Injury to the acromioclavicular (AC) joint is a common injury among athletes and young individuals.
The AC joint is a diarthrodial joint defined by the lateral process of the clavicle articulating with the acromion process as it projects anteriorly off the scapula. The joint is primarily stabilized by the acromioclavicular ligament providing horizontal stability across the joint. Supporting structures include two coracoclavicular ligaments (trapezoid and conoid ligaments), which provide vertical stability, as well as the coracoacromial ligament. These ligaments can be injured, and if the injury is severe, one or more of these ligaments can be torn. The acromioclavicular joint can also be disrupted clinically and radiographically. Mild injuries are not associated with any significant morbidity, but severe injuries can lead to significant loss of strength and function of the shoulder. Acromioclavicular injuries may be associated with a fractured clavicle, impingement syndromes, and more rarely neurovascular insults.
AC injuries are frequently seen after sporting events, car accidents, falls from a bicycle, and other sports-related activities (e.g., skiing). AC joint injuries account for more than 40% of all shoulder injuries and nearly 10% of all injuries in collision sports such as football, lacrosse, and ice hockey.
The most common mechanism of injury is direct trauma to the lateral shoulder or acromion process with the arm in adduction. Falling on an outstretched hand or elbow may also lead to AC joint separation.
Patients with an AC joint injury typically present with shoulder pain, usually superior-anterior in location, and will describe a mechanism of injury suggesting this type of injury. They may describe pain radiating to the neck or shoulder which is often worse with movement or when they try to sleep on the affected shoulder. On examination, the clinician may observe swelling, bruising, or a deformity of the AC joint depending on the degree of injury. The patient will be tender at that location. They may have a restriction in active and passive range of motion secondary to pain. The examiner can assess the stability of the AC joint with anterior-posterior mobility (acromioclavicular ligament) and vertical mobility (coracoclavicular ligaments). It is important to evaluate the entire clavicle for possible fracture or sternoclavicular injury as well as perform a full neurovascular exam on the affected extremity.
Standard x-rays are adequate to make a diagnosis of acromioclavicular joint injury and should be used to evaluate for other causes of traumatic shoulder pain. AC joint injuries may not always be evident on regular radiographic views (anteroposterior [AP], lateral). Additional views include the zanca view, an AP view performed by tilting the beam 10 to 15 degrees cranial, as well as bilateral AP views to compare displacement to the contralateral shoulder. Weighted stress views may be used to evaluate the displacement of the joint when the diagnosis is uncertain on standard AP views. If there is continued uncertainty in diagnosis, the provider may also consider ultrasound or MRI for further diagnostic evaluation.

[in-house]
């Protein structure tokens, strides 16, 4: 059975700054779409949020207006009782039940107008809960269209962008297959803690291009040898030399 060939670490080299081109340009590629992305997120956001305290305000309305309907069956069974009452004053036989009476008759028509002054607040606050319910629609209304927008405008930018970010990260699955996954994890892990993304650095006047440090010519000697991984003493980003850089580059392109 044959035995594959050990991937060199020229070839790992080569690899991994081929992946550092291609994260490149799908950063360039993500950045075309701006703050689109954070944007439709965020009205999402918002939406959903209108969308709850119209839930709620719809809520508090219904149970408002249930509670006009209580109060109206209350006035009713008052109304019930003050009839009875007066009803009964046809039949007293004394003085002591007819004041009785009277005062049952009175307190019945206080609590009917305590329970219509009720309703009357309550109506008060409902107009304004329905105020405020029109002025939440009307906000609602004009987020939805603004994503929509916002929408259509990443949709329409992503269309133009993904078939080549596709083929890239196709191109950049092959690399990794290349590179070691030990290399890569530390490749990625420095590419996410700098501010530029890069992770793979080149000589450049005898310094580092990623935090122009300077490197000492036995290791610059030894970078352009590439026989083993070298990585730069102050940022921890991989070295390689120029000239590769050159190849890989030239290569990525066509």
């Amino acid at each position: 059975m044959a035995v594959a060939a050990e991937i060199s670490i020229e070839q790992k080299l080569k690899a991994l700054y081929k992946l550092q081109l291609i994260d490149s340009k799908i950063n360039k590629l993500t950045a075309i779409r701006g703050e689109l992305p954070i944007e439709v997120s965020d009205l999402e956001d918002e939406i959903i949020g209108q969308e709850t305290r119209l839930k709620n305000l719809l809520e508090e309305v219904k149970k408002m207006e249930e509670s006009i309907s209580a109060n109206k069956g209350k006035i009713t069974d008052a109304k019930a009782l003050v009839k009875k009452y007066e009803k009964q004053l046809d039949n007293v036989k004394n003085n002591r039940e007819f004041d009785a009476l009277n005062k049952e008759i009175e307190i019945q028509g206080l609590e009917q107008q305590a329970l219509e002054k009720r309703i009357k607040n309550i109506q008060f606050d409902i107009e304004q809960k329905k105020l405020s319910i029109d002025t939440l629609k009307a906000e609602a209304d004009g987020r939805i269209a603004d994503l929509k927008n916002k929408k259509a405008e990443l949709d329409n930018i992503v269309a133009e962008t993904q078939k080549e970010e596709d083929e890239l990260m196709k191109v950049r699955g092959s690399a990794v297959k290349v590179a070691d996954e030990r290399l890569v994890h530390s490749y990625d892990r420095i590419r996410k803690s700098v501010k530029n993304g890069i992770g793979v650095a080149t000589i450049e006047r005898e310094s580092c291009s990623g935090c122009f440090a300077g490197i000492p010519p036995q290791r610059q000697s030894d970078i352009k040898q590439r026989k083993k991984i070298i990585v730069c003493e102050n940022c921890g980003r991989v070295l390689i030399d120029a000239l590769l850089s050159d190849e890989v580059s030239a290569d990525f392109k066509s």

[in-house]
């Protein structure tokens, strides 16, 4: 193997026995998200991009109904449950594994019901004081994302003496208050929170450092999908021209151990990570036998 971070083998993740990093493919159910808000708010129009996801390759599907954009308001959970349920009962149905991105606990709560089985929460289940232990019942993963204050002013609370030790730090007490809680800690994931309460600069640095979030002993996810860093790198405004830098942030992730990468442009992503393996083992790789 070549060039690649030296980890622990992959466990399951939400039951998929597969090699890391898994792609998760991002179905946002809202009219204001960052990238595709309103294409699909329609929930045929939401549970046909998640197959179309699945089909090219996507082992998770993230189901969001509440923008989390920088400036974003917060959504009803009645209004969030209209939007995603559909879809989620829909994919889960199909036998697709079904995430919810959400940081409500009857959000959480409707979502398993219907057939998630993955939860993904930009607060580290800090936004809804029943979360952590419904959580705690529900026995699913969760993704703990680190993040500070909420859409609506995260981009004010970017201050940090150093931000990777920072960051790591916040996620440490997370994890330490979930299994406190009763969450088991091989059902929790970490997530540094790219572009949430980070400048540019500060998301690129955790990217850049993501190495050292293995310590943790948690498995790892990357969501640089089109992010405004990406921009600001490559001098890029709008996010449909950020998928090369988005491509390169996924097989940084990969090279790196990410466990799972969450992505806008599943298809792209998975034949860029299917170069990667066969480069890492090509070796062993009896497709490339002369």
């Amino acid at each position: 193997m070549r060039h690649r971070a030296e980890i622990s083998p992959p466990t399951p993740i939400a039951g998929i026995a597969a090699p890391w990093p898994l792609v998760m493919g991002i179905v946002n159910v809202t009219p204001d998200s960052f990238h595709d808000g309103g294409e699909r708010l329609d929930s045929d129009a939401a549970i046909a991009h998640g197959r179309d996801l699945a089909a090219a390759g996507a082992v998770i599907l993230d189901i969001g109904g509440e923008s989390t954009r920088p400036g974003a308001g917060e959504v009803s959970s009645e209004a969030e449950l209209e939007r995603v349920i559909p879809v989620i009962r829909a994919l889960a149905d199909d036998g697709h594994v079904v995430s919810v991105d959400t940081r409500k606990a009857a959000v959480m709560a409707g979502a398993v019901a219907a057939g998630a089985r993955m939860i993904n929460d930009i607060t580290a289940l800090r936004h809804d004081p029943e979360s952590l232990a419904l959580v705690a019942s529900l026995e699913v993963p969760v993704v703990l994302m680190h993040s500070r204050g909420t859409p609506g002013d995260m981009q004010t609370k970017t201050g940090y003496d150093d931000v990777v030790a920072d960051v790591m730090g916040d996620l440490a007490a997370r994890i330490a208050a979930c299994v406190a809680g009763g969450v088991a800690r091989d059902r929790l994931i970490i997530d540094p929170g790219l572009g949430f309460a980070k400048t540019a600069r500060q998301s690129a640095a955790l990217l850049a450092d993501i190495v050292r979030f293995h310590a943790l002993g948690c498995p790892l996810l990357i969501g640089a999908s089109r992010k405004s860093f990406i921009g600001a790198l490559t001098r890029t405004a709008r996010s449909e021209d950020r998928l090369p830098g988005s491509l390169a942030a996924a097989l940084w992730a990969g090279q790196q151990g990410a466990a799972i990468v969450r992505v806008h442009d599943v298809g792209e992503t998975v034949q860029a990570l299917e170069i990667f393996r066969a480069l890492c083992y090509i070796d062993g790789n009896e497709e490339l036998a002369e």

Acromioclavicular joint injuries follow a Rockwood classification system of type I to type VI. Type I is referred to as a sprain and demonstrates no radiographic displacement. Type II involves tearing of the acromioclavicular ligament and sprain of the coracoclavicular ligament with less than 25% increase in the coracoclavicular interspace or with the clavicle elevated but not superior to the border of the acromion. Type I and II sprains are managed non-operatively with a sling, analgesia, ice, and physical therapy. Type III AC joint separation involves tearing of both the acromioclavicular ligament and coracoclavicular ligaments resulting in clavicle elevation above the border of the acromion but less than a 25 mm increased coracoclavicular distance on x-ray compared to the contralateral side. Type III injuries are frequently managed non-operatively similar to type I and II; however, if the displacement is greater than 20 mm; the patient is a laborer, elite athlete, or concerned about cosmesis; or is not improving with conservative management, then surgical intervention should be considered. Posterior displacement of the distal clavicle into the trapezius defines type IV injuries. Superior displacement of the distal clavicle by more than 25 mm defines type V injuries. Type VI is rare and is an inferolateral displacement in a subacromial or subcoracoid displacement behind the coracobrachialis or biceps tendon. Type IV through VI injuries are typically managed surgically, and the case should be discussed with an orthopedic surgeon.
Rockwood Classification of AC Joint Injuries (acromioclavicular [AC], coracoclavicular [CC])
The prognosis for AC joint injuries is generally favorable. Most injuries are non-operative, and individuals typically regain functional motion by 6 weeks and return to normal activity by 12 weeks. Surgically managed injuries have a longer recovery time including immobilization for 6 weeks and a gradual return to full activity around 6 months.
The most common complication of AC joint separation is residual joint pain affecting anywhere from 30% to 50% of individuals. AC joint arthritis is also a known complication and is more common with surgical management.
Rehabilitation of AC joint separation primarily includes rest, a brief period of immobilization in a sling (typically 3 to 7 days), ice, NSAIDs, and physical therapy. Return to physical activity and sport is guided by both the physician and physical therapist.
Type I and II AC joint separations do not necessarily require an evaluation by a specialist; however, type III through VI should be evaluated by an orthopedic surgeon or sports medicine physician.